On December 4, 1973, the first General Assembly of the National Presbyterian Church (later changed to the Presbyterian Church in America) convened at Briarwood Presbyterian Church in Birmingham, Alabama.
Ruling Elder W. Jack Williamson was chosen as the first moderator, with the Rev. Dr. Morton Smith elected as Stated Clerk. Agencies of the church that were established included Mission to the World, Mission to the United States (later, Mission to North America), and Christian Education and Publications.
The founding of the PCA in the south bore remarkable similarities to the start of the OPC in the north. Each involved an exodus from a mainline body infected with theological modernism. Both denominations were preceded by the opening of a seminary (Westminster in Philadelphia and Reformed in Jackson, Mississippi), seven years earlier. And both denominations soon changed their name in response to the threat of legal action.
The date of the first PCA General Assembly was also related to its claim of being the "continuing" southern Presbyterian church. On December 4, 1861, exactly 112 years to the day before the gathering in Birmingham, commissioners from the southern presbyteries that had renounced the jurisdiction of the Presbyterian Church in the U.S.A. met at First Presbyterian Church of Augusta, Georgia, and constituted the first General Assembly of the Presbyterian Church in the Confederate States of America.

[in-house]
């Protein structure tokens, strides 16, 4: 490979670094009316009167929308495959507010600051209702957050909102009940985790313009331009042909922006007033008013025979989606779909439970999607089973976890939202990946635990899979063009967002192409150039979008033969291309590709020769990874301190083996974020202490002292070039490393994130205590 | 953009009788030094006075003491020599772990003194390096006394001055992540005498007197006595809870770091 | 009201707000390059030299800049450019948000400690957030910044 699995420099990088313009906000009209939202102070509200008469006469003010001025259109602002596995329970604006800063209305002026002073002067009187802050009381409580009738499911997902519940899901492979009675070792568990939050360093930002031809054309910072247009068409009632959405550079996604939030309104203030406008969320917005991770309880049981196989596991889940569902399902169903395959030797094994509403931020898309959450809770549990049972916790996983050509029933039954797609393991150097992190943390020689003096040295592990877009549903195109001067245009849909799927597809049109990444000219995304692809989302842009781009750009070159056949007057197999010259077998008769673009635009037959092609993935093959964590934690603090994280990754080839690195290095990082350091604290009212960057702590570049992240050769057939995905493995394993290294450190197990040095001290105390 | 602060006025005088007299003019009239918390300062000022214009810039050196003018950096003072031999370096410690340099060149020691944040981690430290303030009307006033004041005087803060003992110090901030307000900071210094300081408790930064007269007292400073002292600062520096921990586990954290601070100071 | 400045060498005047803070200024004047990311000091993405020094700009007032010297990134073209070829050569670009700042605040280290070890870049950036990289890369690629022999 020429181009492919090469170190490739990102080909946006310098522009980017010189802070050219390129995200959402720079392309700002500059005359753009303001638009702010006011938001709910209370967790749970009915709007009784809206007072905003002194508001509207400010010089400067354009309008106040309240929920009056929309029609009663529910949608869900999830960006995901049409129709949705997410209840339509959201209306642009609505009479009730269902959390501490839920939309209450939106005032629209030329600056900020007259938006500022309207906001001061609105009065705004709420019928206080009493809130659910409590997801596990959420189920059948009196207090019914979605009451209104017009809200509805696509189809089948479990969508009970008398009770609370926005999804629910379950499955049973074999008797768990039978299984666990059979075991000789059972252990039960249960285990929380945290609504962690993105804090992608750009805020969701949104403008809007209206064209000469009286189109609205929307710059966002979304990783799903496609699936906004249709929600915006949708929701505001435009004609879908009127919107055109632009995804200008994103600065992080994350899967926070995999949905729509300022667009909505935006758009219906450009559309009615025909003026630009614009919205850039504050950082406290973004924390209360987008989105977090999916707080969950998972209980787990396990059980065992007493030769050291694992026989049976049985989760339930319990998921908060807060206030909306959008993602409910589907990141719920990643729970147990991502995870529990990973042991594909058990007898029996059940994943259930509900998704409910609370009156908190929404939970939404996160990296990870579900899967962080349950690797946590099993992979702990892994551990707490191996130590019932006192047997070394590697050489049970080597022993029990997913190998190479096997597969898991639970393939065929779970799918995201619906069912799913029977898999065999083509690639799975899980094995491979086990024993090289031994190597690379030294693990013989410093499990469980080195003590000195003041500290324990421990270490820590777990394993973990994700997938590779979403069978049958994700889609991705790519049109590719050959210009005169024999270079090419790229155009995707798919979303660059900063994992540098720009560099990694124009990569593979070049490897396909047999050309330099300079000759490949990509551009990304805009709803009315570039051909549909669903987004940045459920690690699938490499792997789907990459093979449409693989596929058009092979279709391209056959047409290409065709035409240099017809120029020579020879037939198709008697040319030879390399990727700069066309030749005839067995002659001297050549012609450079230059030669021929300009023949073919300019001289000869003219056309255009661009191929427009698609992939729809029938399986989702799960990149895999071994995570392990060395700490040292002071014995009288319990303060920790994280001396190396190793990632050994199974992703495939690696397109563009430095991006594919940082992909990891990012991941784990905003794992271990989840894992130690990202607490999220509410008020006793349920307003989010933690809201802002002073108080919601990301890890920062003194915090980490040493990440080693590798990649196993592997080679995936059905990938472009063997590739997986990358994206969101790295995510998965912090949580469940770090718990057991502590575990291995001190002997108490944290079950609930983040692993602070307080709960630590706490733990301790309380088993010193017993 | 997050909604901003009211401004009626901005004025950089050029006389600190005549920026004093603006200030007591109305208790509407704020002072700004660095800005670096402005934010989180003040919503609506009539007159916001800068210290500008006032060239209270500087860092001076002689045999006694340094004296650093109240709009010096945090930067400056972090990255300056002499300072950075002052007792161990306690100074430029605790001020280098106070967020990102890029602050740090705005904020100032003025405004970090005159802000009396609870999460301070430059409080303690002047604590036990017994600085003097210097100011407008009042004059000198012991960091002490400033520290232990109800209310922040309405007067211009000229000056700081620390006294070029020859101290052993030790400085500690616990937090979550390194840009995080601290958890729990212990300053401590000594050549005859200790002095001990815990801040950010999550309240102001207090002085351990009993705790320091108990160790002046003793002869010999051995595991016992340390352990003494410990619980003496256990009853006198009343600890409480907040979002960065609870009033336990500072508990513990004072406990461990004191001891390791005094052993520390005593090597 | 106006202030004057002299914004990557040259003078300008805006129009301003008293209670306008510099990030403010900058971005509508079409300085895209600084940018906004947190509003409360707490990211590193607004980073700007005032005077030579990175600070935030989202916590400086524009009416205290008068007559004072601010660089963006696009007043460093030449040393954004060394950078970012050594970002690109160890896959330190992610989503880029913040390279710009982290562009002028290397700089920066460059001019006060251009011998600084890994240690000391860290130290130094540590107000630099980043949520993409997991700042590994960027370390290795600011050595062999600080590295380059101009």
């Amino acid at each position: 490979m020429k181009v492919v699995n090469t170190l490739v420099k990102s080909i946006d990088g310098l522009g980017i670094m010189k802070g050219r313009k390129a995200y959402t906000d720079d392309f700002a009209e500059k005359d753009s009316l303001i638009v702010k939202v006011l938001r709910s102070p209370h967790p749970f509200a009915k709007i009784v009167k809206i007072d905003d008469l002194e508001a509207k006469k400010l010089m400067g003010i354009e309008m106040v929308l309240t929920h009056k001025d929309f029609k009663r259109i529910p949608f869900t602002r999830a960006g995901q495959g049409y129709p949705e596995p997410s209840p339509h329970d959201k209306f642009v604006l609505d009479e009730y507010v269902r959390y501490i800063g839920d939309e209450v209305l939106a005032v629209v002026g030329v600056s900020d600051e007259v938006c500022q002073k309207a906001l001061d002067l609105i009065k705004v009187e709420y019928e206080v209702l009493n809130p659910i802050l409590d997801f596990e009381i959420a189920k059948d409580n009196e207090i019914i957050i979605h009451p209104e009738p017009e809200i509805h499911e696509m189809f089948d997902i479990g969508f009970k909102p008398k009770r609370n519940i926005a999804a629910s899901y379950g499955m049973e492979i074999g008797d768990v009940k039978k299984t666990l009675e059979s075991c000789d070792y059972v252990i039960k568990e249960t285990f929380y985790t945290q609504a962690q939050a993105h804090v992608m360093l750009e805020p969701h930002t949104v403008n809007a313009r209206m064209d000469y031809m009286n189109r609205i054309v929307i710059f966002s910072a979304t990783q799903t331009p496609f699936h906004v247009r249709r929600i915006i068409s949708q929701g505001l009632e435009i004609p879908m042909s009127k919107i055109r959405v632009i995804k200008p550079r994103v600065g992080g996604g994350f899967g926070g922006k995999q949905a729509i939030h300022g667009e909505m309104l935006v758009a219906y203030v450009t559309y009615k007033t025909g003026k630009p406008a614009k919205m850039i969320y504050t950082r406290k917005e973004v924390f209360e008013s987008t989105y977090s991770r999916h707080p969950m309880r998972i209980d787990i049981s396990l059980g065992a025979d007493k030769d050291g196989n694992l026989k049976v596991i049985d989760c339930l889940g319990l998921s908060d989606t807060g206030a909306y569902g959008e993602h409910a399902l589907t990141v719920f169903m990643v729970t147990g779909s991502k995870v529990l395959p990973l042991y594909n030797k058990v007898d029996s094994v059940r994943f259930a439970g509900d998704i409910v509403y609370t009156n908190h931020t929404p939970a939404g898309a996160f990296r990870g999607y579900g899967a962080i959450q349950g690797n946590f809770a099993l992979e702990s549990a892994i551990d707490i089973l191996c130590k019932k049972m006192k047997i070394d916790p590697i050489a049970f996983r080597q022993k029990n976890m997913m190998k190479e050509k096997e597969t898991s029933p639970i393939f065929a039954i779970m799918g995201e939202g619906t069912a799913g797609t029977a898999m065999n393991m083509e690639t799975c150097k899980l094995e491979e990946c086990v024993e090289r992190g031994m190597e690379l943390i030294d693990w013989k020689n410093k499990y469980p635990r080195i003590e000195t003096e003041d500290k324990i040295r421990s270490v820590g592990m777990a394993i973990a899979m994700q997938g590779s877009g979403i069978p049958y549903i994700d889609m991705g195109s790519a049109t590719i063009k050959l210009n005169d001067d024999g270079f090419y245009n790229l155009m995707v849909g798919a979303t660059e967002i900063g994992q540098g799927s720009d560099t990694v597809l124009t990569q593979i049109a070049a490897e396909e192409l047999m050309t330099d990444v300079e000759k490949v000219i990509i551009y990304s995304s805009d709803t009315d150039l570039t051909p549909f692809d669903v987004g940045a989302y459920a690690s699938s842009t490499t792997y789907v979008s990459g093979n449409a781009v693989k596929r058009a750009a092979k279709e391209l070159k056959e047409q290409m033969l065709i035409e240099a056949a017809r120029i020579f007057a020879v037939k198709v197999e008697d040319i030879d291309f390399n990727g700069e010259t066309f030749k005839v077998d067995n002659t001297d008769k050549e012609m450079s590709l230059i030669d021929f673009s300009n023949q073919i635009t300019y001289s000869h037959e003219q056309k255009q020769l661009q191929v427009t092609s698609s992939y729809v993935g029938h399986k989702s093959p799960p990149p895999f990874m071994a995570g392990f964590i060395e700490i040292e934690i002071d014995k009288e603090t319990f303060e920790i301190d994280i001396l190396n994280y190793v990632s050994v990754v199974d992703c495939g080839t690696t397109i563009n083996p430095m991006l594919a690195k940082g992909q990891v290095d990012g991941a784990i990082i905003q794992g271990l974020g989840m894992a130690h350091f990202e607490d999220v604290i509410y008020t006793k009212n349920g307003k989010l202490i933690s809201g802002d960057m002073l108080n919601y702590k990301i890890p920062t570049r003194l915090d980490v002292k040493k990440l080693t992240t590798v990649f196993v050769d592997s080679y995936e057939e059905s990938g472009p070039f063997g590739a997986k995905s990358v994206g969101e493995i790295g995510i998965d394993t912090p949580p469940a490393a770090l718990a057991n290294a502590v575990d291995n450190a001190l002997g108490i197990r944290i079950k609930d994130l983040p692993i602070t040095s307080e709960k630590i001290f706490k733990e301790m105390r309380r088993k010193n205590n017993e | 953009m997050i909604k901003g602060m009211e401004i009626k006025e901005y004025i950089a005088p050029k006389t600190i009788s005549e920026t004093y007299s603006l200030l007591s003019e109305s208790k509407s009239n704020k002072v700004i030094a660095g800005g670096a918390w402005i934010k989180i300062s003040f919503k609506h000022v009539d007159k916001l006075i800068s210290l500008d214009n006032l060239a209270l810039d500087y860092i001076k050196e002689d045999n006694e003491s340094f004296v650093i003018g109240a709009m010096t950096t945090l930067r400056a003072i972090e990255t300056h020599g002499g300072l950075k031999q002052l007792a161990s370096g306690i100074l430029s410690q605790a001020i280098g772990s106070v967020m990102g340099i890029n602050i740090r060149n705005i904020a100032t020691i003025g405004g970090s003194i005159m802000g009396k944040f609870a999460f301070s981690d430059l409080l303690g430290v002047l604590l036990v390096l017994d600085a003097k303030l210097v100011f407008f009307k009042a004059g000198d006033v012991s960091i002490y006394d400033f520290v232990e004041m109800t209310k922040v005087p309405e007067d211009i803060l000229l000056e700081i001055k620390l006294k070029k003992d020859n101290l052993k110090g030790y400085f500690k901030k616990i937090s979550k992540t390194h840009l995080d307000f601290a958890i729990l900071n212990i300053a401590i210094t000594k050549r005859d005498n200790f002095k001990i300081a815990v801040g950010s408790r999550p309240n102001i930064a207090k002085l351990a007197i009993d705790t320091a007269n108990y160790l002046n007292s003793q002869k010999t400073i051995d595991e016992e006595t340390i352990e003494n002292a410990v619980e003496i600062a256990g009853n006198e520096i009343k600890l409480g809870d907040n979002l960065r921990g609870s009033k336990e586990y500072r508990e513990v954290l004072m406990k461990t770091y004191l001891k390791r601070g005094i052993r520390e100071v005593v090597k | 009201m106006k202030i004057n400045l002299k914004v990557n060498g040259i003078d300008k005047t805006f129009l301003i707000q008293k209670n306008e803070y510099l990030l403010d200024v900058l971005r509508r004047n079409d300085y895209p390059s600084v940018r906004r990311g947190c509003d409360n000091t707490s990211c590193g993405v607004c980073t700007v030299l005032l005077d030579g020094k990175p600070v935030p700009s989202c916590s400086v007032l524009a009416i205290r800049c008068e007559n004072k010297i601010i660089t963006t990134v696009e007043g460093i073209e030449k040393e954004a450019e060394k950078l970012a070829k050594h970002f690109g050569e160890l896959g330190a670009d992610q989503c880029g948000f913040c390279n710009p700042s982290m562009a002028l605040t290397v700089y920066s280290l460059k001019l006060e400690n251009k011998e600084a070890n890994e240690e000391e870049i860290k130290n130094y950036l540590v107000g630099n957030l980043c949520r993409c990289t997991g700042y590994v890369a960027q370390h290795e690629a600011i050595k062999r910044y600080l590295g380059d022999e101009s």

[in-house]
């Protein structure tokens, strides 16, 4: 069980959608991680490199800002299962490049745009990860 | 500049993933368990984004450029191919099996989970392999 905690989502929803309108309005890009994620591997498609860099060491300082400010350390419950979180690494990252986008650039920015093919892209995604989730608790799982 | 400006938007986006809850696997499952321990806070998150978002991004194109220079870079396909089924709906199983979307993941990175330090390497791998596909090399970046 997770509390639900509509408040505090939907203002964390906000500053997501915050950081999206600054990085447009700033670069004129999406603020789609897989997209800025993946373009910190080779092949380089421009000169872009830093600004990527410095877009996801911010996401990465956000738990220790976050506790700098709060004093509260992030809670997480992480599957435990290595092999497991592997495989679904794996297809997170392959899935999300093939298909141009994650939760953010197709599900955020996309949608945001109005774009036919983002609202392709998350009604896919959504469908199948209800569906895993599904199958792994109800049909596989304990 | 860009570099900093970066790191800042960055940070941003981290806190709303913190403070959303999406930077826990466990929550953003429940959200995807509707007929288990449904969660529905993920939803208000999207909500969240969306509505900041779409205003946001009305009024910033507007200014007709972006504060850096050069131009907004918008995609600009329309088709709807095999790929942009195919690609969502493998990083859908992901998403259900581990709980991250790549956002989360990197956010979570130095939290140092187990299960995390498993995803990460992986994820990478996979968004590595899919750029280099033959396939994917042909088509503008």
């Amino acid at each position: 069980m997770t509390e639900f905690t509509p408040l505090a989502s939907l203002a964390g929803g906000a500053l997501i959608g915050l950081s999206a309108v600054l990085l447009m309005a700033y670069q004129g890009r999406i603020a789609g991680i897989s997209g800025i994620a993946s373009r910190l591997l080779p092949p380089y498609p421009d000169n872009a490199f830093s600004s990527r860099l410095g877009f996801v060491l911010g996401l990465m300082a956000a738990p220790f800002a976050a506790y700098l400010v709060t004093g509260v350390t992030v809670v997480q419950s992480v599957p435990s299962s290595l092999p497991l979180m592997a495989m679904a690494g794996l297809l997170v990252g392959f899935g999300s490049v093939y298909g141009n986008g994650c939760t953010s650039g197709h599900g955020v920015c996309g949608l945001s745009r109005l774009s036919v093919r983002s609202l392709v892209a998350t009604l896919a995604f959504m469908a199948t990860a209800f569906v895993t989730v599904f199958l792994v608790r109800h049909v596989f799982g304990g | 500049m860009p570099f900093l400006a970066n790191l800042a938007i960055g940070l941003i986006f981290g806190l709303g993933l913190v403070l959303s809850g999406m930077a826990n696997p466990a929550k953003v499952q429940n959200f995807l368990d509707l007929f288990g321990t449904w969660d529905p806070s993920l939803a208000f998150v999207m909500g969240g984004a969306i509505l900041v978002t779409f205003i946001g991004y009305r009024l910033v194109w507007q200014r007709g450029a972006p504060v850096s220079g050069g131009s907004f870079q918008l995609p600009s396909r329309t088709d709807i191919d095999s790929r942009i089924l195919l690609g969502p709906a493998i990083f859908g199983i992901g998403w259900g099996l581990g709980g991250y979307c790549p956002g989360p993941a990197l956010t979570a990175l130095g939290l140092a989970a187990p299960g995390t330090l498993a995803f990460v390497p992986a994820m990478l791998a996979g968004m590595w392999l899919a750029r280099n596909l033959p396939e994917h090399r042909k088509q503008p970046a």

The 1973 PCA Assembly included representatives from 260 congregations, mostly from Alabama, Mississippi, and South Carolina, with a combined total membership of about 55,000, organized into 16 presbyteries. In forty years the denomination grew to over 360,000 members in over 1,800 congregations and 83 presbyteries.
Two years later in 1975, the PCA joined with the Orthodox Presbyterian Church in the oversight of Great Commission Publications.
Picture: The First General Assembly of the PCA meeting at Briarwood Presbyterian Church.